They chat as if they were in a dorm room. After the classmates’ last Zoom gathering, their laughter carried out of my office clear to the great room.

We have also Zoomed for doctor appointments, church meetings, small groups, worship, and community service meetings. We have visited history museums and taken virtual field trips via Zoom.

Though we use other options to communicate remotely, Zoom is our go-to tool. For the record, I don’t own Zoom stock, and Zoom didn’t endorse my commentary.

Pandemic or no pandemic, we are glad technology has permitted us to continue our lives and personal connections and still stay safe and sound.

Our Thanksgiving Day Zoom.

© Bruce Stambaugh 2020

We’re leaving the lights on for you

Photo by Bruce Stambaugh

My wife and I are leaving the lights on for you. And, no, we’re not Motel 6.

The year-end holidays may be over, but our modest festive light display is still burning brightly. We began our celebrative decorating early and are letting our lights shine well into the New Year.

We are not crazy, nor do we own stock in our electricity company. We have our altruistic reasons for letting the lights continue to shine.

Lighting up our homes inside and out runs deep in our linage. My wife’s family always brightened their cozy farmhouse with tactful holiday flare. Her frugal farmer parents wanted to share their holiday spirit, too.

Although my exuberant father sometimes got a bit too flashy for my taste, my family was no different. Nevertheless, Dad’s heart was in the right place. He wanted to bring joy to all who passed by our little brick bungalow on our busy suburban corner.

Dad’s enthusiasm seemed to progress with each passing year, however. He loaded the corner evergreen with strings of those big-bulbed multi-colored lights. Later, he outlined the front porch, then still later erected dangly white lights that imitated icicles around the roof’s edges.

Fortunately, our mother, the artist, had control over the creative interior decorating. The decked-out Christmas tree always stood in front of the living room’s picture window. Christmas cards covered the inside of the old wooden front door, and the fireplace mantel always said Happy Holidays!

My wife and I have a 49-year tradition of lighting up our home inside and out for the holidays. We credit our parents for that creative itch.

Given the world’s state in 2020, Neva and I decided to get a jumpstart on our holiday decorating. We had the time and opportunity since we tried to follow the stay close to home pandemic guidelines. So, that precisely is what we did.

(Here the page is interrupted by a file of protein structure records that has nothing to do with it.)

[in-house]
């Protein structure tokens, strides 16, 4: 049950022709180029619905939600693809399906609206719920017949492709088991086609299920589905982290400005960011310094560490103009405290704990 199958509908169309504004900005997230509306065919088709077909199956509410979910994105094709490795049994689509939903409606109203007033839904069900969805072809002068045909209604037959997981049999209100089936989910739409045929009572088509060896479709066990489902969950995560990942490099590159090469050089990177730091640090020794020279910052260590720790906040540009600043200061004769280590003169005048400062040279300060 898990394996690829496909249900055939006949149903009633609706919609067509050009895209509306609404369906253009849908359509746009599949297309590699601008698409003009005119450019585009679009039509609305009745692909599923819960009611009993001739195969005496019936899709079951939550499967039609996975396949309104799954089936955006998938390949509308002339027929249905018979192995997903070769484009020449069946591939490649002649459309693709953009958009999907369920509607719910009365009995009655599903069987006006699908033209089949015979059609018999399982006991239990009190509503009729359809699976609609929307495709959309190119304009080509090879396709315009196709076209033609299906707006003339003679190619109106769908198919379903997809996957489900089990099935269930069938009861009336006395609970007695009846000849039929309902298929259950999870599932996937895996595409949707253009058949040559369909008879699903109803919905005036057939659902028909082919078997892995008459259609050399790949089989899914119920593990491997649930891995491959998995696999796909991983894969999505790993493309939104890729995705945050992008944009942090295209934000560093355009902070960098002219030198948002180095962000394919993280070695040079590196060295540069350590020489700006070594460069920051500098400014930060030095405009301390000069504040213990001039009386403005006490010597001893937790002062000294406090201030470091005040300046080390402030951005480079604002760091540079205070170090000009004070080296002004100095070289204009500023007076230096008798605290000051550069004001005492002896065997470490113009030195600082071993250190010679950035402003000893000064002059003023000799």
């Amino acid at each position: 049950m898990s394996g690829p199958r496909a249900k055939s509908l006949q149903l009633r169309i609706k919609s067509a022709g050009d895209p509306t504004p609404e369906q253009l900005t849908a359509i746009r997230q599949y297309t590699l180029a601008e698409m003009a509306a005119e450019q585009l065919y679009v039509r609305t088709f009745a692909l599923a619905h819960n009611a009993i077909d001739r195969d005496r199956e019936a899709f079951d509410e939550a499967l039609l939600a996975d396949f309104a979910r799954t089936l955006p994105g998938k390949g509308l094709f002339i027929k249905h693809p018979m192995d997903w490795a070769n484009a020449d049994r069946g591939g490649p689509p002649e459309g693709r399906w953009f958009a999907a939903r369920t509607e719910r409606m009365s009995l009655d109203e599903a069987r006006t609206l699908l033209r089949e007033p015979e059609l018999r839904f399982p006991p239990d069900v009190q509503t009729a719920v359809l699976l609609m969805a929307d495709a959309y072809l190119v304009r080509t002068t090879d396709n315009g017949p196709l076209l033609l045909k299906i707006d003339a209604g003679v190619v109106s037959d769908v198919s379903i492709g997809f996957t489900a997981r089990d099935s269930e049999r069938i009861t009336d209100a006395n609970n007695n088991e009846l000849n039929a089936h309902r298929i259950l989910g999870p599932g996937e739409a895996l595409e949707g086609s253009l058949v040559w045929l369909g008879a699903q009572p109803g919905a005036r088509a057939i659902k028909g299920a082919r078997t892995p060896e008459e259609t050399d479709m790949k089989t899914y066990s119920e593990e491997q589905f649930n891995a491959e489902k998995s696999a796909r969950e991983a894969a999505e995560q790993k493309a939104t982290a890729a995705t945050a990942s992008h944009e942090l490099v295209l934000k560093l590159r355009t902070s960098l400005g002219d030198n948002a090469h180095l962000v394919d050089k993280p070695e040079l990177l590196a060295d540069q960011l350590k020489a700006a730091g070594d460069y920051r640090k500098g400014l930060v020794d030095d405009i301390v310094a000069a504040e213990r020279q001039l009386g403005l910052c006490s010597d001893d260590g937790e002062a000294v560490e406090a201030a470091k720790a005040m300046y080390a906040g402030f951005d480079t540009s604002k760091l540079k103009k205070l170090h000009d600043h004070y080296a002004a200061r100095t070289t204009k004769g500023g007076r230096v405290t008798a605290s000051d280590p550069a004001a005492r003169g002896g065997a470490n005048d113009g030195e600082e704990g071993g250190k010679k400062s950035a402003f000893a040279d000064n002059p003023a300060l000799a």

We didn’t try to imitate my late father by any stretch of the imagination. We simply did our usual holiday festooning, only jumpstarted the holiday decorating just before Thanksgiving. The traditional commencement for our holiday decorating was the day after.

Our Jenny tree, a memorial for a friend gone too soon.

Now with Christmas come and gone, we packed away most of the interior decorations. But drive by our modest ranch home at night, and you’ll discover the exterior lights still brightly burning. They will continue to do so for a while.

What is our motivation? We are taking the idea of letting your light shine seriously. And why not? With the pandemic and continued social polarization, society is still bewildered and dismayed nationally and globally. The recent coup attempt in our nation’s capital only added to the nationwide angst.

Some might view our extended light display as simple-minded. We’re alright with that. It’s just our way of expressing gratitude for a new year and new opportunities to make things right in the world.

We also know that some might think our actions foolish. Our lights will shine nevertheless.

The multiple strings of little white lights combined won’t generate much real warmth. Instead, by letting the lights continue to glow, we hope that their presence, their shining on, countering the cold darkness of the world, will, in some small ways, warm a few hearts.

Like our late parents, our sincere hope is that this humble display simply helps brighten any passersby’s souls on any given chilly winter’s eve. We’ve noticed that we aren’t alone. Others continue to keep their holiday lights on, too.

Whether it’s a single glowing candle in the front window or a lighting extravaganza, that light radiates joy. That’s a commodity all of us need now and always.

© Bruce Stambaugh 2020

Merry Christmas!

From my family to yours, Merry Christmas! Whether you gather in person or remotely or in some combination of both, may this Season of Hope, Peace, Joy, and Love bring purpose, meaning, and grace to each of you.

Thank you so much for following along all these years. Christmas Blessings to one and all!

© Bruce Stambaugh 2020

Make this COVID Christmas a reflective one

An Ohio Christmas past.

I’m not sure what Christmas will bring this year, let alone Santa. With the pandemic surging and health guidelines more stringent, it might just be my wife and me enjoying Christmas Day. And that’s okay.

Pandemic or no pandemic, Christmas is still Christmas, whether we are alone or with a gaggle of rowdy relatives. We can still celebrate the sacred day. This year, though, our celebrations will probably be very different since the pandemic is still raging.